In times of struggle, it is normal to feel angry, worried, depressed, or anxious about our problems. Perhaps this is all a part of life. However, we must still learn to ground ourselves and appreciate the things and tools we have in front of us and find ways to increase how we view life.
We don’t realize how much we miss something until it’s no longer around. As a result, when someone advises you to be more appreciative and give thanks, you may want to consider their advice seriously. This notion applies to everybody, especially seniors and their caregivers.
Ultimately, gratitude is more than just a nice, warm feeling. For both the elderly and caregivers, gratitude has several practical benefits.
The Importance of Gratitude for Seniors
To put it simply, the feeling of thankfulness is gratitude. While most people believe that being grateful for what we have is a positive trait, developing gratitude improves those living with dementia, among many other mental health issues.
It has been shown that gratitude improves physical, mental, and sleep health and blood pressure control. Scientists believe that consistently expressing appreciation can make us happier. Gratitude also helps to deepen our friendships. When we engage with the outside world, thankfulness usually results in positive emotions.
For example, feelings of gratitude and admiration for a loved one with dementia may be conveyed. With this, you may also notice a reduction in irritability or anxiety, as well as an increase in serenity. Stress reduction, as we all know, benefits both our physical and mental health.
So, the next time you may think of brightening someone’s day, consider how a simple “thank you” could do wonders for their mental, emotional, and physical state.
The Importance of Gratitude for Caregivers
Caregivers can benefit from practicing gratitude, too. The bulk of caregivers eventually accept that their efforts are limited simply because they can’t simply shift their patient’s mood.
If you want to be a more effective caregiver, your mental health is a must! Bettering yourself, modifying your expectations, and letting go of your unfulfilled desire can alleviate your patient’s suffering and stress on yourself.
Regardless of the disasters that come your way, think about, express, and cultivate gratitude. This way, you can influence your patients to strive for better sleep, less stress, and more contentment!
Gratitude and the Brain
Studies by UCLA’s Mindfulness Awareness Research Center have concluded that gratitude and appreciation influence how our brain works. Gratitude increases the production of “happy hormones” and strengthens our immune system.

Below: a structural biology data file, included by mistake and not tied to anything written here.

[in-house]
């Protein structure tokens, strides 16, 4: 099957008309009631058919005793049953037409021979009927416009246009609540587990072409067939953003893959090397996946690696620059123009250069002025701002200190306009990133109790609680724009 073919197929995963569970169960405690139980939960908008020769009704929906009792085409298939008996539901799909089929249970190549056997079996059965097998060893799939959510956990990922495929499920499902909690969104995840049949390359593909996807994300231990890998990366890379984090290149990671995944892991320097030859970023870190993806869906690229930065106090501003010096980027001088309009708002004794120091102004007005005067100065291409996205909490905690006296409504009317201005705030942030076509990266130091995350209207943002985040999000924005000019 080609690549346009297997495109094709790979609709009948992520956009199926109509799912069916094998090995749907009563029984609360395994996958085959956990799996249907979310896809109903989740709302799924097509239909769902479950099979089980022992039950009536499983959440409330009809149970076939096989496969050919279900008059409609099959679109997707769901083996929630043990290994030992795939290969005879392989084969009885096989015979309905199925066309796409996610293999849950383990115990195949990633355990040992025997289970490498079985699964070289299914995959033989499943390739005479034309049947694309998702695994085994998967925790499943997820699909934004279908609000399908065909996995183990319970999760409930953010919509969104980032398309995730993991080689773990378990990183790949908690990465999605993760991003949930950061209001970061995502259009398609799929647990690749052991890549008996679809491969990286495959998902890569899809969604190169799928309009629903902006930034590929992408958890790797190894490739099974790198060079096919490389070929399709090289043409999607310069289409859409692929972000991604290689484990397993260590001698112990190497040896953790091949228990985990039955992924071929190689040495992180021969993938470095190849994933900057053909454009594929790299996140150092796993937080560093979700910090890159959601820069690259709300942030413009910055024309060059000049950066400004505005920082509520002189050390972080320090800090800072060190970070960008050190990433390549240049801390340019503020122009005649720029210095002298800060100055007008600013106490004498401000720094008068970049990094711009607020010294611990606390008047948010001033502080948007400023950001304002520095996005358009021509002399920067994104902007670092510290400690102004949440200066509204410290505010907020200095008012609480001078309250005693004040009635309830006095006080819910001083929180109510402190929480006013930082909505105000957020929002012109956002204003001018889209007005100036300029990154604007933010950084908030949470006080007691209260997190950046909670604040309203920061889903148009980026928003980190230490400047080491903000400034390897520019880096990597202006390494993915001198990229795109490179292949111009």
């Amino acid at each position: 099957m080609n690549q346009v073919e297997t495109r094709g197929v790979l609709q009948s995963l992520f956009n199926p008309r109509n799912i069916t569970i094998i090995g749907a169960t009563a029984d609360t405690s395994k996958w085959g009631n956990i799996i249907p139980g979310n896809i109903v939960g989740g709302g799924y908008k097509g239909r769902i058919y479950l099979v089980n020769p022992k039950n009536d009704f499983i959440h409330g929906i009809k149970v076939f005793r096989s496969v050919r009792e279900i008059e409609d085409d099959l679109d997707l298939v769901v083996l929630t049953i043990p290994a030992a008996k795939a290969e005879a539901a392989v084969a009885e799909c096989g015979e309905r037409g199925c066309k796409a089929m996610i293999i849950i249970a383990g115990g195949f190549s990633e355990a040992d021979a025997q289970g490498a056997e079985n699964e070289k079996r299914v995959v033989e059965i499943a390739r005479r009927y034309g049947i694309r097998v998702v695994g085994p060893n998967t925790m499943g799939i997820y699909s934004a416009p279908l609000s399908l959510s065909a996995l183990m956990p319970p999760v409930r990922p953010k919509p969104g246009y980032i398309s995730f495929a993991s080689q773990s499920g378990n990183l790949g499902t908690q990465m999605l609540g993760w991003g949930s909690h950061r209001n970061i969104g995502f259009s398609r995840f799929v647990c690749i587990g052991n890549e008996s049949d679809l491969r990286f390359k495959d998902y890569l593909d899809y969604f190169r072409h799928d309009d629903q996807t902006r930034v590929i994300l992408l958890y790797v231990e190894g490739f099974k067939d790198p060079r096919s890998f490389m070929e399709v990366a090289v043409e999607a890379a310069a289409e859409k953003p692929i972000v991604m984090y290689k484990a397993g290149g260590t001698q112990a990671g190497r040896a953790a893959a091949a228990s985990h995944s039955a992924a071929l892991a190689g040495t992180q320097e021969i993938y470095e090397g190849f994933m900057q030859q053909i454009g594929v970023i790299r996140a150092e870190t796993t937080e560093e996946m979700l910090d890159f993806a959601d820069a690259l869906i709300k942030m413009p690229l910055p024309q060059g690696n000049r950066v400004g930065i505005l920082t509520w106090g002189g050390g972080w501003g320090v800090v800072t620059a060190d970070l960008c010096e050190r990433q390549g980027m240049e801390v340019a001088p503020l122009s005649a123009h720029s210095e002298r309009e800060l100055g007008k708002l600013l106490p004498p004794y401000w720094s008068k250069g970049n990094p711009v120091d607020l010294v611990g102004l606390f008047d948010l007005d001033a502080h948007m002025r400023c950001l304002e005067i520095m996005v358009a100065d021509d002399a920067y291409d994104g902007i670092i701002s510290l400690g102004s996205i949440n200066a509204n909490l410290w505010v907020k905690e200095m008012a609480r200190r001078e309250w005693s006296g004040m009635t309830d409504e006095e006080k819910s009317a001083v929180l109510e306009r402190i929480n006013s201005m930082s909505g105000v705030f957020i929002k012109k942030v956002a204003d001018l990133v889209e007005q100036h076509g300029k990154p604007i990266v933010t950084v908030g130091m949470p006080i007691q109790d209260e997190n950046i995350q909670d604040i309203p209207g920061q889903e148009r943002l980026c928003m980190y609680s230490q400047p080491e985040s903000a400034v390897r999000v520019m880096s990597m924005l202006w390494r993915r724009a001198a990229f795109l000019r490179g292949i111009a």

Moreover, Dr. Alex Korb demonstrates how appreciation builds routes to good in his book Upward Spiral. He shows how something as easy as writing (or receiving!) a “thank you” card can help us refocus on what we already have instead of just seeking the finer things in life.
Ways to Demonstrate Your Gratitude
The benefit of cultivating thankfulness is seeing the beauty in things right in front of us, even if it is not how we imagined. Among the many techniques to cultivate thankfulness are the following:
- Keep a gratitude journal: Keeping a gratitude journal will help you keep track of things you’re gratuitous of. It could contain notes about someone close to you, notes about a joyful recollection of your childhood, or even your favorite family holiday. The options are limitless!
- Consider praying or reflecting: You might also try meditation or one of the many thankfulness prayers. Gratitude prayers or speaking with a higher power can open the idea of being vulnerable, humble, and grateful.
- Become more mindful: It is wise and prudent to retain conscious awareness of the present moment. Although this may be difficult at first, it may only require daily practice. Maintain vigilance over your thoughts and consider whether your feelings promote a grateful mindset.
- Express yourself creatively: It’s time to get creative. Art therapy can assist caregivers and people living with dementia in better connecting and communicating. As you become resourceful, don’t hesitate to look for new sources of gratitude-inspiring people and places.
They say that what you think, you create. Perhaps improving your mindset is the one thing you can do to begin changing your outlook on life. As you practice gratitude and appreciation every day, you welcome the possibility of good things to come your way.
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